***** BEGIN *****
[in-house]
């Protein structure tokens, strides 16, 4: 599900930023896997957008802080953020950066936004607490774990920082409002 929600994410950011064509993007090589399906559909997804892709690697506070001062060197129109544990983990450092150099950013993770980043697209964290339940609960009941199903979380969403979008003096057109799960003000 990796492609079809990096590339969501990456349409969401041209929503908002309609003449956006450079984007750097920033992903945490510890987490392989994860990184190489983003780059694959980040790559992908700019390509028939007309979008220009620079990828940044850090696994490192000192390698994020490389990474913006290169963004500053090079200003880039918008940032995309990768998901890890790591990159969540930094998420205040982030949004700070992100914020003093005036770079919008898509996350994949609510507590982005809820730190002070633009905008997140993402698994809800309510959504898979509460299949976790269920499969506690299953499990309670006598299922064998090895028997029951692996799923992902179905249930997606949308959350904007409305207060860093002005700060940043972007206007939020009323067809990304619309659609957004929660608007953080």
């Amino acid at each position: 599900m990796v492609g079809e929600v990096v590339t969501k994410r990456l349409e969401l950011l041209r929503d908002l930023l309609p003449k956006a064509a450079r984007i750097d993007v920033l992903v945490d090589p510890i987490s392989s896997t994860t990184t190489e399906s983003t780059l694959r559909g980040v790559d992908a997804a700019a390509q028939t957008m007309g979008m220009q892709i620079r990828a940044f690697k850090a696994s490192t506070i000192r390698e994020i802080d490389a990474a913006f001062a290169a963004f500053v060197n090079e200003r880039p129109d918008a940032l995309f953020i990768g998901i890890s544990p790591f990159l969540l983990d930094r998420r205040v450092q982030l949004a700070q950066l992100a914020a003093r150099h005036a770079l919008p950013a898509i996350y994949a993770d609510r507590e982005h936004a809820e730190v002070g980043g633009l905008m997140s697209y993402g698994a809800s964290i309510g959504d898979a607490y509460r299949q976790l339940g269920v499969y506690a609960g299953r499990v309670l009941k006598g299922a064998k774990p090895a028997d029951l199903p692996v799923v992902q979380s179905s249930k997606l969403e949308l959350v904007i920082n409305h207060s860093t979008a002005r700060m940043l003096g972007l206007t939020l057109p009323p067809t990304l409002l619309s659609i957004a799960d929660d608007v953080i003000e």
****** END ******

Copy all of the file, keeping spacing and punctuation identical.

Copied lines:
[in-house]
């Protein structure tokens, strides 16, 4: 599900930023896997957008802080953020950066936004607490774990920082409002 929600994410950011064509993007090589399906559909997804892709690697506070001062060197129109544990983990450092150099950013993770980043697209964290339940609960009941199903979380969403979008003096057109799960003000 990796492609079809990096590339969501990456349409969401041209929503908002309609003449956006450079984007750097920033992903945490510890987490392989994860990184190489983003780059694959980040790559992908700019390509028939007309979008220009620079990828940044850090696994490192000192390698994020490389990474913006290169963004500053090079200003880039918008940032995309990768998901890890790591990159969540930094998420205040982030949004700070992100914020003093005036770079919008898509996350994949609510507590982005809820730190002070633009905008997140993402698994809800309510959504898979509460299949976790269920499969506690299953499990309670006598299922064998090895028997029951692996799923992902179905249930997606949308959350904007409305207060860093002005700060940043972007206007939020009323067809990304619309659609957004929660608007953080």
């Amino acid at each position: 599900m990796v492609g079809e929600v990096v590339t969501k994410r990456l349409e969401l950011l041209r929503d908002l930023l309609p003449k956006a064509a450079r984007i750097d993007v920033l992903v945490d090589p510890i987490s392989s896997t994860t990184t190489e399906s983003t780059l694959r559909g980040v790559d992908a997804a700019a390509q028939t957008m007309g979008m220009q892709i620079r990828a940044f690697k850090a696994s490192t506070i000192r390698e994020i802080d490389a990474a913006f001062a290169a963004f500053v060197n090079e200003r880039p129109d918008a940032l995309f953020i990768g998901i890890s544990p790591f990159l969540l983990d930094r998420r205040v450092q982030l949004a700070q950066l992100a914020a003093r150099h005036a770079l919008p950013a898509i996350y994949a993770d609510r507590e982005h936004a809820e730190v002070g980043g633009l905008m997140s697209y993402g698994a809800s964290i309510g959504d898979a607490y509460r299949q976790l339940g269920v499969y506690a609960g299953r499990v309670l009941k006598g299922a064998k774990p090895a028997d029951l199903p692996v799923v992902q979380s179905s249930k997606l969403e949308l959350v904007i920082n409305h207060s860093t979008a002005r700060m940043l003096g972007l206007t939020l057109p009323p067809t990304l409002l619309s659609i957004a799960d929660d608007v953080i003000e």